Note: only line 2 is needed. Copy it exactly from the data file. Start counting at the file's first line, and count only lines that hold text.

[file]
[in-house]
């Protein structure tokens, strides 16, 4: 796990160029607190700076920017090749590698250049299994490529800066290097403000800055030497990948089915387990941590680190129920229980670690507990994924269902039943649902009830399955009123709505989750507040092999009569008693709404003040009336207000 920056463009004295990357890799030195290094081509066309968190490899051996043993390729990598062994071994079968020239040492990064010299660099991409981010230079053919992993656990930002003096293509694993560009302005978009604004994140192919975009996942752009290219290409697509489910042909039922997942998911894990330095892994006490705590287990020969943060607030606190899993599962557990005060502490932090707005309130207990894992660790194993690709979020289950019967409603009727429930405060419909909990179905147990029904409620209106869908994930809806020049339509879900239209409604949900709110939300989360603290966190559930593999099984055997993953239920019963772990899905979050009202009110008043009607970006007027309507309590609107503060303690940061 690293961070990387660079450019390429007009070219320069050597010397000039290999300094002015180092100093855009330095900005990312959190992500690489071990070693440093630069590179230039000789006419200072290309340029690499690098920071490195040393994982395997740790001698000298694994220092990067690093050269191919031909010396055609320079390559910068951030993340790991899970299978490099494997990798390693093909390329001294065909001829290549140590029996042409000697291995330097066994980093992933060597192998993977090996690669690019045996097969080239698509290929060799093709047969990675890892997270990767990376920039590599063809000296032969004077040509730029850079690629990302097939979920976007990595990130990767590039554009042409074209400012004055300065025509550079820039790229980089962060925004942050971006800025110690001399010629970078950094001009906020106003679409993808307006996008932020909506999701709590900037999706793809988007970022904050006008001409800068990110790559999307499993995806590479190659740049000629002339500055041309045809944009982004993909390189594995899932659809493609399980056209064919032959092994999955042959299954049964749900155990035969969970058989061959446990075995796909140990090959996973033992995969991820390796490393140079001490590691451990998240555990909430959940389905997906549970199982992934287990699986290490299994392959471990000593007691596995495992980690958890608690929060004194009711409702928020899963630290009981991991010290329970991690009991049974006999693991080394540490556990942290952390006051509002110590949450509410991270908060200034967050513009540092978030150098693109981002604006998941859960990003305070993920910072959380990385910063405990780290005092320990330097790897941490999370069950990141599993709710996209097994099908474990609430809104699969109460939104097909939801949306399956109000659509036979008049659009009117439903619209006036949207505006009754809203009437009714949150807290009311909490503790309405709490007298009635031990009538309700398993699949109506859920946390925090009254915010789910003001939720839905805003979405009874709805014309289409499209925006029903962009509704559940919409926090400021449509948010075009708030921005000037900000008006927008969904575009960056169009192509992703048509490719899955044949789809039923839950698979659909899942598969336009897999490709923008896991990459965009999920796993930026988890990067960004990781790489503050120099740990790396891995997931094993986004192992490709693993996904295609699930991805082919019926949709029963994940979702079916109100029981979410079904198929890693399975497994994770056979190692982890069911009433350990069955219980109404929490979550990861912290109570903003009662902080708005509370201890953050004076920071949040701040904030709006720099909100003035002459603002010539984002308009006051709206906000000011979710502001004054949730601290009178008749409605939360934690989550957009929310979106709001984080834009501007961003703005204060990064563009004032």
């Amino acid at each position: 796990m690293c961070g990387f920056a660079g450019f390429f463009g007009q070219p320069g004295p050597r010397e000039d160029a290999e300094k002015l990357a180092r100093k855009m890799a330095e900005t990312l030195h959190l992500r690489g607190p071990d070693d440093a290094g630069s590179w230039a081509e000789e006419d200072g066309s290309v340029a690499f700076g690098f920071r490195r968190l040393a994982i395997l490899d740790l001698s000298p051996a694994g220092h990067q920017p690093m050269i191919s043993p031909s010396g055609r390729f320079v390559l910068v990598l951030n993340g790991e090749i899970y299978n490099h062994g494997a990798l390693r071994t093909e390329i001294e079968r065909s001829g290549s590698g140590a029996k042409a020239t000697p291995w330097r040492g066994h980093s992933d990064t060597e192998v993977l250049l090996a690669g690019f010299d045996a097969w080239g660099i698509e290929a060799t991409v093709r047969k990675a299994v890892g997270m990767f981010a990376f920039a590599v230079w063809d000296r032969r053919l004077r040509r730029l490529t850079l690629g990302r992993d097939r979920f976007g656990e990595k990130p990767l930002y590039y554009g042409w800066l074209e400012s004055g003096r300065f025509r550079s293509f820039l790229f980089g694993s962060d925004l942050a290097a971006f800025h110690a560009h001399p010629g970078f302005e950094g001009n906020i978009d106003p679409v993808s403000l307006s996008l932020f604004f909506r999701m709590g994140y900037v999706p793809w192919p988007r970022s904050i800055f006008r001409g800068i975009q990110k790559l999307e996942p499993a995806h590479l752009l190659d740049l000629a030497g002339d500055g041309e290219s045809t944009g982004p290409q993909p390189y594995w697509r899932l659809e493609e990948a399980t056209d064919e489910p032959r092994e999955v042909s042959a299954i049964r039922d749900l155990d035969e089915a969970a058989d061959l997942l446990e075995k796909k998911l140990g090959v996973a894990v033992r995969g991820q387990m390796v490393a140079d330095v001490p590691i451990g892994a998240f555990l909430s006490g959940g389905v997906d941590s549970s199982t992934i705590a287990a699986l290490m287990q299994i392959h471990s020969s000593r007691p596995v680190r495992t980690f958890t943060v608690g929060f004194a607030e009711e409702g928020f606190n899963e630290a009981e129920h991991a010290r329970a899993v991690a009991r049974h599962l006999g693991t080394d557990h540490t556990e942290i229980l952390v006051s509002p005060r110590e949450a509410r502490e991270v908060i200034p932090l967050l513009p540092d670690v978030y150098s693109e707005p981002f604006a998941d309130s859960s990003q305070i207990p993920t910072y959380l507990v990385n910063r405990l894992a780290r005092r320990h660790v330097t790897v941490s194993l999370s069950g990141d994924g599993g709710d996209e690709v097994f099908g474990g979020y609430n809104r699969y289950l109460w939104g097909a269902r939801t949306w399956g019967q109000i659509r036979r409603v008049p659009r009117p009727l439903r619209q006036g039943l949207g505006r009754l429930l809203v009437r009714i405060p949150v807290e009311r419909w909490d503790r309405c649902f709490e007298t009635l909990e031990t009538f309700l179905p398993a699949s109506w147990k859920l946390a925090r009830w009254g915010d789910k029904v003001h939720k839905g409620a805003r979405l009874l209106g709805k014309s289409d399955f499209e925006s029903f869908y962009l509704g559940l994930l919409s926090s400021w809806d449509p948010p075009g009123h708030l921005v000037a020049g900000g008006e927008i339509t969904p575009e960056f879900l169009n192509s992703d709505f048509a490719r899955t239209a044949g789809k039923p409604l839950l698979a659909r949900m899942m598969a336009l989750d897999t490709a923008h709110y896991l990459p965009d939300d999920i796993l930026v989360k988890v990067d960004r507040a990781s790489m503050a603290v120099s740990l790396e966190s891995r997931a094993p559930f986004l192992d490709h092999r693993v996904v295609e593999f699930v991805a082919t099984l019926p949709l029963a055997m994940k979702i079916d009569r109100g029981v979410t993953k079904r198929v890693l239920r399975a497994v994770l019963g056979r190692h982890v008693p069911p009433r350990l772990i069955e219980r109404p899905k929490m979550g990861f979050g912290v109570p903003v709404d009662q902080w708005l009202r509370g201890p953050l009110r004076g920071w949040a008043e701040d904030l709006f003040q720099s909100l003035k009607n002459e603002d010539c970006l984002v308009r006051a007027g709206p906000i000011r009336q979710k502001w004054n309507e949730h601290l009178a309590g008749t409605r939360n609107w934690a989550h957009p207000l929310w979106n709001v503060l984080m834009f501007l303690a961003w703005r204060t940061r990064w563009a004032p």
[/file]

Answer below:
């Protein structure tokens, strides 16, 4: 796990160029607190700076920017090749590698250049299994490529800066290097403000800055030497990948089915387990941590680190129920229980670690507990994924269902039943649902009830399955009123709505989750507040092999009569008693709404003040009336207000 920056463009004295990357890799030195290094081509066309968190490899051996043993390729990598062994071994079968020239040492990064010299660099991409981010230079053919992993656990930002003096293509694993560009302005978009604004994140192919975009996942752009290219290409697509489910042909039922997942998911894990330095892994006490705590287990020969943060607030606190899993599962557990005060502490932090707005309130207990894992660790194993690709979020289950019967409603009727429930405060419909909990179905147990029904409620209106869908994930809806020049339509879900239209409604949900709110939300989360603290966190559930593999099984055997993953239920019963772990899905979050009202009110008043009607970006007027309507309590609107503060303690940061 690293961070990387660079450019390429007009070219320069050597010397000039290999300094002015180092100093855009330095900005990312959190992500690489071990070693440093630069590179230039000789006419200072290309340029690499690098920071490195040393994982395997740790001698000298694994220092990067690093050269191919031909010396055609320079390559910068951030993340790991899970299978490099494997990798390693093909390329001294065909001829290549140590029996042409000697291995330097066994980093992933060597192998993977090996690669690019045996097969080239698509290929060799093709047969990675890892997270990767990376920039590599063809000296032969004077040509730029850079690629990302097939979920976007990595990130990767590039554009042409074209400012004055300065025509550079820039790229980089962060925004942050971006800025110690001399010629970078950094001009906020106003679409993808307006996008932020909506999701709590900037999706793809988007970022904050006008001409800068990110790559999307499993995806590479190659740049000629002339500055041309045809944009982004993909390189594995899932659809493609399980056209064919032959092994999955042959299954049964749900155990035969969970058989061959446990075995796909140990090959996973033992995969991820390796490393140079001490590691451990998240555990909430959940389905997906549970199982992934287990699986290490299994392959471990000593007691596995495992980690958890608690929060004194009711409702928020899963630290009981991991010290329970991690009991049974006999693991080394540490556990942290952390006051509002110590949450509410991270908060200034967050513009540092978030150098693109981002604006998941859960990003305070993920910072959380990385910063405990780290005092320990330097790897941490999370069950990141599993709710996209097994099908474990609430809104699969109460939104097909939801949306399956109000659509036979008049659009009117439903619209006036949207505006009754809203009437009714949150807290009311909490503790309405709490007298009635031990009538309700398993699949109506859920946390925090009254915010789910003001939720839905805003979405009874709805014309289409499209925006029903962009509704559940919409926090400021449509948010075009708030921005000037900000008006927008969904575009960056169009192509992703048509490719899955044949789809039923839950698979659909899942598969336009897999490709923008896991990459965009999920796993930026988890990067960004990781790489503050120099740990790396891995997931094993986004192992490709693993996904295609699930991805082919019926949709029963994940979702079916109100029981979410079904198929890693399975497994994770056979190692982890069911009433350990069955219980109404929490979550990861912290109570903003009662902080708005509370201890953050004076920071949040701040904030709006720099909100003035002459603002010539984002308009006051709206906000000011979710502001004054949730601290009178008749409605939360934690989550957009929310979106709001984080834009501007961003703005204060990064563009004032």